A ‘Black day’ for free speech as Malaysia amends sedi­tion

The China Post - - INTERNATIONAL -

Malaysia’s par­lia­ment early Fri­day ap­proved tougher penal­ties for sedi­tion in a move crit­i­cized by the United Na­tions and de­scribed by the op­po­si­tion as “a black day” for democ­racy and free ex­pres­sion.

For the sec­ond time this week, the rul­ing coali­tion pushed through leg­is­la­tion that has been de­nounced by rights and legal ad­vo­cates, af­ter it on Tues­day passed an an­titer­ror­ism law that al­lows au­thor­i­ties to de­tain peo­ple with­out charge.

The amend­ments to the Sedi­tion Act ex­tend the max­i­mum jail term to 20 years from the cur­rent three years and es­tab­lish a min­i­mum three-year jail term for cer­tain cases.

The re­vised act also makes it il­le­gal to prop­a­gate sedi­tion on the In­ter­net, spark­ing con­cerns over pos­si­ble Web cen­sor­ship.

Court­ing votes ahead of 2013 elec­tions, Prime Min­is­ter Na­jib Razak had promised to scrap the Bri­tish colo­nial-era Sedi­tion Act, long viewed as a tool to gag free speech.

But af­ter a poor show­ing in those polls, Na­jib’s gov­ern­ment has tar­geted scores of its crit­ics with the law. Last year Na­jib went back on his pledge, an­nounc­ing the act would be re­tained and “strength­ened.”

“In or­der to re­al­ize our goal of build­ing a sta­ble, peace­ful and har­mo­nious state, the Sedi­tion Act has been main­tained,” he said late Thurs­day in an in­ter­view on state­con­trolled tele­vi­sion.

The amend­ments were ap­proved in the early hours of Fri­day af­ter a marathon ef­fort by the op­po­si­tion to stop them.

How­ever, af­ter an out­cry this week, the gov­ern­ment re­moved a clause al­low­ing au­thor­i­ties to deny a sus­pect bail.

The re­vi­sions no longer make it il­le­gal to in­sult the gov­ern­ment, but they ban speech that in­cites re­li­gious ha­tred in the Mus­lim-dom­i­nated but mul­ti­faith coun­try.

“We will not and can­not stand for the in­cite­ment of racial or in­tereth­nic con­flict,” Na­jib said.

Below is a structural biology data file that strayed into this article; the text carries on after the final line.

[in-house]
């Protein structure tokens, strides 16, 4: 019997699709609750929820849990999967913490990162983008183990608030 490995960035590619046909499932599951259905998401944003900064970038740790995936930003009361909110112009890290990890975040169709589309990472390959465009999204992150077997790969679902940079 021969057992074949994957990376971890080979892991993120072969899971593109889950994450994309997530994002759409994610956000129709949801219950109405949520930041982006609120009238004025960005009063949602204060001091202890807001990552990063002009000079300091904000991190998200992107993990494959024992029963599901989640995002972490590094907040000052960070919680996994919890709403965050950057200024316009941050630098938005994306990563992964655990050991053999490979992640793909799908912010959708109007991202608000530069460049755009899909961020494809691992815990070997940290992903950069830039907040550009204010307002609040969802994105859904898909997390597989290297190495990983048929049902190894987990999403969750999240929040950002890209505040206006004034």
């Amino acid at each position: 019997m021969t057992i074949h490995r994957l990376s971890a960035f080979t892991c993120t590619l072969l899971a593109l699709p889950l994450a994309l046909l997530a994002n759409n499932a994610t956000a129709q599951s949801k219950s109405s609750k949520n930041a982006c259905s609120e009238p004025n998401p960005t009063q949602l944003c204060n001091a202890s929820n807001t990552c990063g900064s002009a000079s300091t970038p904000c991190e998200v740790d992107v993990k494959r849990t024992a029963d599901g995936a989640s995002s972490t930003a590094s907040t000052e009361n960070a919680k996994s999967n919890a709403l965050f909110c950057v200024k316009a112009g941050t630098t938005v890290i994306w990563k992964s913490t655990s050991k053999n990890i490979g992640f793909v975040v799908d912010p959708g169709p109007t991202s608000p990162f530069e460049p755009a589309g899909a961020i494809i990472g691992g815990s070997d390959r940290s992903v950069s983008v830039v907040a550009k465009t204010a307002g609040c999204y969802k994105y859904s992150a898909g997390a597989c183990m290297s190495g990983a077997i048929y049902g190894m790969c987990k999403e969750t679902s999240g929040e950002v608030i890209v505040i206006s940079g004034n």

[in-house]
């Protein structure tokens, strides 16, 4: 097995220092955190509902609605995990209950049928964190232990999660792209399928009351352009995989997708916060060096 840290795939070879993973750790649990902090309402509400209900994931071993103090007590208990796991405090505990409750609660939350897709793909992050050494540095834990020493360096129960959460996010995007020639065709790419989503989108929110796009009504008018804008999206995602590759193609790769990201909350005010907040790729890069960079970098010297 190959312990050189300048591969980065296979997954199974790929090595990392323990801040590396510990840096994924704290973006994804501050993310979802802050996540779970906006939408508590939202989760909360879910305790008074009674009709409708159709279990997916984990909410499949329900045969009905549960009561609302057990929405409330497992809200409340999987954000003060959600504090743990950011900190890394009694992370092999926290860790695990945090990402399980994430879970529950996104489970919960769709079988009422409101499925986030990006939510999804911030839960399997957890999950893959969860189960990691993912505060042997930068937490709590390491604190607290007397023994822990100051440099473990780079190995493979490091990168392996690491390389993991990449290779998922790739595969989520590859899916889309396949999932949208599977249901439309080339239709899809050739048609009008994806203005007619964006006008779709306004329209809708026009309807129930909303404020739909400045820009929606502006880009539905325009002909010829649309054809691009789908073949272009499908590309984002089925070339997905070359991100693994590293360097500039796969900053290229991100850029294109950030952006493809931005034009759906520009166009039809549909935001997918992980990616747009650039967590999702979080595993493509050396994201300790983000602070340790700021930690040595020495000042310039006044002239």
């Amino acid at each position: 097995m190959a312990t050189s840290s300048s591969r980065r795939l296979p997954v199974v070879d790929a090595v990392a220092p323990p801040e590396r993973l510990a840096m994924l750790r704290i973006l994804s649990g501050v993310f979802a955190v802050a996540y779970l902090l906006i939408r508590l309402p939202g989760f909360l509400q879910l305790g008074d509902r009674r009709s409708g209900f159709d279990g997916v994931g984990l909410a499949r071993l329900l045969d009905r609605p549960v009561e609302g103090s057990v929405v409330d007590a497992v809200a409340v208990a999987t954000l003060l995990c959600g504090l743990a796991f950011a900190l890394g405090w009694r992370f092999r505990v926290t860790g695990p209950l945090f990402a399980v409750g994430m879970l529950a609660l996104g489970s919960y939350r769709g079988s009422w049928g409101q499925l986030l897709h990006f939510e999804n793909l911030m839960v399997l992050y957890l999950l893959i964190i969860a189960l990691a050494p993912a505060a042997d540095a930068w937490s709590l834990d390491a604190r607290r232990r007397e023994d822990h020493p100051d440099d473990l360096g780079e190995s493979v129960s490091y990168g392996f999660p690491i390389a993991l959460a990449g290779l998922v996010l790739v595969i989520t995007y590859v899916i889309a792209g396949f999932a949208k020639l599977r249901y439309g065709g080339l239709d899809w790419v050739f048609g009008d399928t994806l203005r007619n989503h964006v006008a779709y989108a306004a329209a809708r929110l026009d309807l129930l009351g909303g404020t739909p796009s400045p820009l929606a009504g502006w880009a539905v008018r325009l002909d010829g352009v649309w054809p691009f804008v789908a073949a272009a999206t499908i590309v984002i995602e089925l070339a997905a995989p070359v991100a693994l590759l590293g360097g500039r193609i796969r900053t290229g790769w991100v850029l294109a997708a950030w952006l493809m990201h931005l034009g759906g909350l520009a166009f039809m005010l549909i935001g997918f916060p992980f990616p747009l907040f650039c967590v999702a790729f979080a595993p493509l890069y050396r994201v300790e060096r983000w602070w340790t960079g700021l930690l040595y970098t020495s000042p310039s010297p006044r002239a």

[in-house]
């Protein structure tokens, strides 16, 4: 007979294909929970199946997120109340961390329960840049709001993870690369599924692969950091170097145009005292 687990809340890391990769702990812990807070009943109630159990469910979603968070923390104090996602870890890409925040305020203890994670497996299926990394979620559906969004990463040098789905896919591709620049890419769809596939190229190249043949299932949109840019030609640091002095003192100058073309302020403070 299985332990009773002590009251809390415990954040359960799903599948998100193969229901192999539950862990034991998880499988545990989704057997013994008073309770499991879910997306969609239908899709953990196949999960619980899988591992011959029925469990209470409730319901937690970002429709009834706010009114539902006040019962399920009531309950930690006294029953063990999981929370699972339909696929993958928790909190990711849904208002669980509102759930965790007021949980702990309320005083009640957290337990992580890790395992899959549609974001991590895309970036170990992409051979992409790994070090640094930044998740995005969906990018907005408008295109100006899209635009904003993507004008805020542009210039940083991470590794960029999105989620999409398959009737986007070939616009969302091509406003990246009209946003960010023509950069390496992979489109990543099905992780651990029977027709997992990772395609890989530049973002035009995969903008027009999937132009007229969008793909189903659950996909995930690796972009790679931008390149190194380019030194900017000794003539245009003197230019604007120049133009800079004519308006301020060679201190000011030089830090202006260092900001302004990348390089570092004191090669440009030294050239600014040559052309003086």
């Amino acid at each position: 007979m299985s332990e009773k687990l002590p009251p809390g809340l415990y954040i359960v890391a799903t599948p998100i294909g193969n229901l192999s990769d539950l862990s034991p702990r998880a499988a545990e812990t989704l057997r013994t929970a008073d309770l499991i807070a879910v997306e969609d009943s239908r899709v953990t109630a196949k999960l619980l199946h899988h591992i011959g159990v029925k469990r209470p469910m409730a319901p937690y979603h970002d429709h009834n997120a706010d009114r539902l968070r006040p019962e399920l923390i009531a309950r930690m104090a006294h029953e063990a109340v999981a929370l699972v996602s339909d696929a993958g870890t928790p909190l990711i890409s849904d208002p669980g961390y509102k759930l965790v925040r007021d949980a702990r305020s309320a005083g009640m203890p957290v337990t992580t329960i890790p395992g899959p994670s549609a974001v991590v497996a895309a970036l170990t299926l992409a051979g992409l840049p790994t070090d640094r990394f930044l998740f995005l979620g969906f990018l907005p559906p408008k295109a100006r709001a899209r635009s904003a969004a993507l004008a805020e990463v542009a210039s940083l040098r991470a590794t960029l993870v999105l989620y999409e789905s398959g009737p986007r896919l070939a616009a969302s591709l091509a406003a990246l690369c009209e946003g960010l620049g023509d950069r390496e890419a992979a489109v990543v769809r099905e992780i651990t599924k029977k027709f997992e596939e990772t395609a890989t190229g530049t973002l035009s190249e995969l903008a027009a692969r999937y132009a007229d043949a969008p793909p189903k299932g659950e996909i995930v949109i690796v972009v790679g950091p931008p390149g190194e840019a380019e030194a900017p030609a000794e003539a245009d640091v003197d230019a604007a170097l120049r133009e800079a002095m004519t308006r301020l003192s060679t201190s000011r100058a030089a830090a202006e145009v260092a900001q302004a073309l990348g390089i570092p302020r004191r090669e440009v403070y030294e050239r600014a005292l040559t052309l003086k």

Crit­ics of the Mus­lim-con­trolled gov­ern­ment, which has seen voter sup­port slide, say it is in­creas­ingly fall­ing back on “pro­tect­ing Is­lam” to curb speech by mem­bers of the re­li­giously di­verse op­po­si­tion.

“This is a black day for democ­racy in Malaysia. There is no free­dom of speech un­der this abu­sive law,” op­po­si­tion law­maker N. Suren­dran said.

Rights groups say the def­i­ni­tion of “sedi­tion” re­mains open to wide in­ter­pre­ta­tion and abuse by the gov­ern­ment, which has a his­tory of us­ing se­cu­rity laws to sti­fle dis­sent.

U.N. High Com­mis­sioner for Hu­man Rights Zeid Ra’ad Al Hus­sein called on Thurs­day for the law to be re­pealed.

“It is very dis­ap­point­ing that the Malaysian gov­ern­ment is now propos­ing to make a bad law worse,” Zeid said, adding the act is rou­tinely used “to curb the le­git­i­mate ex­er­cise of free­dom of ex­pres­sion.”

Hu­man Rights Watch called the amend­ments “a hu­man rights dis­as­ter for Malaysia that will have a pro­found chill­ing ef­fect on free­dom of ex­pres­sion, both in daily life and in on­line com­mu­ni­ca­tion.”

Be­sides the blitz of sedi­tion charges against its crit­ics, the gov­ern­ment in Fe­bru­ary jailed op­po­si­tion leader An­war Ibrahim for five years on a sodomy con­vic­tion he says was fab­ri­cated by Na­jib’s gov­ern­ment.

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